- Chapter 1: Overview and Descriptive Statistics
- Chapter 10: The Analysis of Variance
- Chapter 11: Multifactor of Analysis of Variance
- Chapter 12: Simple Linear Regression and Correlation
- Chapter 13: Nonlinear and Mutiple Regression
- Chapter 14: Goodness-of-Fit Tests and Categorial Data Analysis
- Chapter 15: Distribution-Free Procedures
- Chapter 16: Quality Control Methods
- Chapter 2: Probability
- Chapter 3: Discrete Random Variables and Probability Distributions
- Chapter 4: Continuous Random Variables and Probability Distributions
- Chapter 5: Joint Probability Distributions and Random Samples
- Chapter 6: Point Estimation
- Chapter 7: Statistical Intervals Based on a Single Sample
- Chapter 8: Tests on Hypotheses Based on a Single Sample
- Chapter 9: Inferences Based on Two Samples
- Chapter SE1: Sample Exams
- Chapter SE2: Sample Exams
- Chapter SE3: Sample Exams
- Chapter SE4: Sample Exams
- Chapter SE5: Sample Exams
- Chapter SE6: Sample Exams
- Chapter SE7: Sample Exams
Probability and Statistics for Engineering and the Sciences (with Student Suite Online) 7th Edition - Solutions by Chapter
Full solutions for Probability and Statistics for Engineering and the Sciences (with Student Suite Online) | 7th Edition
Probability and Statistics for Engineering and the Sciences (with Student Suite Online) | 7th Edition - Solutions by ChapterGet Full Solutions
A formula used to determine the probability of the union of two (or more) events from the probabilities of the events and their intersection(s).
Analysis of variance (ANOVA)
A method of decomposing the total variability in a set of observations, as measured by the sum of the squares of these observations from their average, into component sums of squares that are associated with speciic deined sources of variation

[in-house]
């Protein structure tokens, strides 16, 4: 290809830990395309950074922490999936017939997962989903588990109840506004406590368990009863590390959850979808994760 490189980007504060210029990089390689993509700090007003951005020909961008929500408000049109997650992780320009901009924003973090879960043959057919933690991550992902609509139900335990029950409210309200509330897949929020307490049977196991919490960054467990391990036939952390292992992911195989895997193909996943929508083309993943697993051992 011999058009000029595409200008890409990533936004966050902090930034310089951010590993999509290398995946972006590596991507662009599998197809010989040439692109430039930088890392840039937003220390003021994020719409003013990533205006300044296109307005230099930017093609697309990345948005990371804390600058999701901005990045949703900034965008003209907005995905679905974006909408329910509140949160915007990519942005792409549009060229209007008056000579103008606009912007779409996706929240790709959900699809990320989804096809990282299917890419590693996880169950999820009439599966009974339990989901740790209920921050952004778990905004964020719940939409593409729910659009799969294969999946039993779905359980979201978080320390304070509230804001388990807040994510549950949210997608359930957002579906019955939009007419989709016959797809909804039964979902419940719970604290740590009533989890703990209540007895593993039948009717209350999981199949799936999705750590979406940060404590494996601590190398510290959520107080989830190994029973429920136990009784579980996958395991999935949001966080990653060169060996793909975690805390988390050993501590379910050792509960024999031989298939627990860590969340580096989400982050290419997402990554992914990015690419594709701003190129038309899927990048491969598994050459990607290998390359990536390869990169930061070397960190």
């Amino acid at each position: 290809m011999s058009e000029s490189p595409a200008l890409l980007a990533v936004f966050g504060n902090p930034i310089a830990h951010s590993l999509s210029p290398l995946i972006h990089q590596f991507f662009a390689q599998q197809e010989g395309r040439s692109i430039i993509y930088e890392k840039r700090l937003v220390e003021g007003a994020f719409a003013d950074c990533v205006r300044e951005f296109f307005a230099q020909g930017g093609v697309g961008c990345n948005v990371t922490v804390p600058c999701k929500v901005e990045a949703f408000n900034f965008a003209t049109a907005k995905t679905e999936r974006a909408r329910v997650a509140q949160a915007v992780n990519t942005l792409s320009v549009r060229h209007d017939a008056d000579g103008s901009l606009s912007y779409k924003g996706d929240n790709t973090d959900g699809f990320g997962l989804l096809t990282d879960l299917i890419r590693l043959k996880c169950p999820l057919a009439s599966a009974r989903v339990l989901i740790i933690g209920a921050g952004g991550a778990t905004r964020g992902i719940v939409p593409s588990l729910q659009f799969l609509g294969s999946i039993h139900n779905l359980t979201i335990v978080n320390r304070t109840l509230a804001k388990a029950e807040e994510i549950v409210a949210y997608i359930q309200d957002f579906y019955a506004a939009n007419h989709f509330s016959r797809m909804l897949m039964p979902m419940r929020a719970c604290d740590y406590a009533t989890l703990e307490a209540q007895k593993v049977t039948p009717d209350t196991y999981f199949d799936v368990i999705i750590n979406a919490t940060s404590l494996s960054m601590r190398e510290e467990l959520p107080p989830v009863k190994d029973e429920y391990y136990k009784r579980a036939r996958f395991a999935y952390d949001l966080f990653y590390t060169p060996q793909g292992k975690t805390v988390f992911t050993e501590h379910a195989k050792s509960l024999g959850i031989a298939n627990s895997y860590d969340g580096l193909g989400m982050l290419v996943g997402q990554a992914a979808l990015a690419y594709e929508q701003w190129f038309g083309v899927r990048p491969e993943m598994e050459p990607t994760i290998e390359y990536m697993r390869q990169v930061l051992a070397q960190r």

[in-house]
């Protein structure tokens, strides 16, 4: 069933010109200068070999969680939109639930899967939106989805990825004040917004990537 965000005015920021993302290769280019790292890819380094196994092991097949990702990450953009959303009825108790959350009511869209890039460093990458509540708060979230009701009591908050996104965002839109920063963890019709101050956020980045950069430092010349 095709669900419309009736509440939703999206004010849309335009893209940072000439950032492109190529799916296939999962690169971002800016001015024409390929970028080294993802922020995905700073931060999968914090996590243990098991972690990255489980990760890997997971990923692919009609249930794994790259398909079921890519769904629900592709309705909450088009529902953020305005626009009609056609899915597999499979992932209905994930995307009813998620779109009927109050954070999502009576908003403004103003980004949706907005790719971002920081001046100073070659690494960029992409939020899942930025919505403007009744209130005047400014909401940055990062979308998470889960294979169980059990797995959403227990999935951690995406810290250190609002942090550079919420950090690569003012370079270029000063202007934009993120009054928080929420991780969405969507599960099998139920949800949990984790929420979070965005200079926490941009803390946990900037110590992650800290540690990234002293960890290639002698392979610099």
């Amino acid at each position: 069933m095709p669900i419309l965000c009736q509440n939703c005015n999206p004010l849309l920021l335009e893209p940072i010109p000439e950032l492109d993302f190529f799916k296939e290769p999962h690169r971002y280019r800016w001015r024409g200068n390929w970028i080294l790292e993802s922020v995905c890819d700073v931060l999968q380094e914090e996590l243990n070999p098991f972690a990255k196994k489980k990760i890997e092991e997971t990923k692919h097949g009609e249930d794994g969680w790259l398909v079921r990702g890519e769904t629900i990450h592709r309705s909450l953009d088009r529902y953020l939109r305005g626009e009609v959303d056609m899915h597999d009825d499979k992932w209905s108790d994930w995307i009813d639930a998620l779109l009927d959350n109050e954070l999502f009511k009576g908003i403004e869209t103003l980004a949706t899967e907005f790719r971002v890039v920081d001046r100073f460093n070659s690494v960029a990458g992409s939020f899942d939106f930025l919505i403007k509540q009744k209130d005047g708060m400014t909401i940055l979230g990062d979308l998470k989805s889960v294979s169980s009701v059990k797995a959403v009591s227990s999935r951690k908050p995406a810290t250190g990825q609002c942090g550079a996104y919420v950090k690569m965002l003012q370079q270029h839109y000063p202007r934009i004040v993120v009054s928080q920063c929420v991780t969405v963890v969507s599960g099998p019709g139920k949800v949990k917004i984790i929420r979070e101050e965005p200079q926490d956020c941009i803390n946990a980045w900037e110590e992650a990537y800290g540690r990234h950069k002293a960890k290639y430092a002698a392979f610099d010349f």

A method of variable selection in regression that begins with all of the candidate regressor variables in the model and eliminates the insigniicant regressors one at a time until only signiicant regressors remain
The joint probability distribution of two random variables.
An attribute control chart that plots the total number of defects per unit in a subgroup. Similar to a defects-per-unit or U chart.
Central limit theorem
The simplest form of the central limit theorem states that the sum of n independently distributed random variables will tend to be normally distributed as n becomes large. It is a necessary and suficient condition that none of the variances of the individual random variables are large in comparison to their sum. There are more general forms of the central theorem that allow ininite variances and correlated random variables, and there is a multivariate version of the theorem.
The portion of the variability in a set of observations that is due to only random forces and which cannot be traced to speciic sources, such as operators, materials, or equipment. Also called a common cause.
A subset selected without replacement from a set used to determine the number of outcomes in events and sample spaces.
A square matrix that contains the correlations among a set of random variables, say, XX X 1 2 k , ,…, . The main diagonal elements of the matrix are unity and the off-diagonal elements rij are the correlations between Xi and Xj .
Cumulative normal distribution function
The cumulative distribution of the standard normal distribution, often denoted as ?( ) x and tabulated in Appendix Table II.
A subset of effects in a fractional factorial design that deine the aliases in the design.
Deming’s 14 points.
A management philosophy promoted by W. Edwards Deming that emphasizes the importance of change and quality
A subset of a sample space.
A signal from a control chart when no assignable causes are present
A model that contains only irstorder terms. For example, the irst-order response surface model in two variables is y xx = + ?? ? ? 0 11 2 2 + + . A irst-order model is also called a main effects model
Fisher’s least signiicant difference (LSD) method
A series of pair-wise hypothesis tests of treatment means in an experiment to determine which means differ.
Fixed factor (or fixed effect).
In analysis of variance, a factor or effect is considered ixed if all the levels of interest for that factor are included in the experiment. Conclusions are then valid about this set of levels only, although when the factor is quantitative, it is customary to it a model to the data for interpolating between these levels.
Fraction defective control chart
See P chart
Another name for the normal distribution, based on the strong connection of Karl F. Gauss to the normal distribution; often used in physics and electrical engineering applications
Goodness of fit
In general, the agreement of a set of observed values and a set of theoretical values that depend on some hypothesis. The term is often used in itting a theoretical distribution to a set of observations.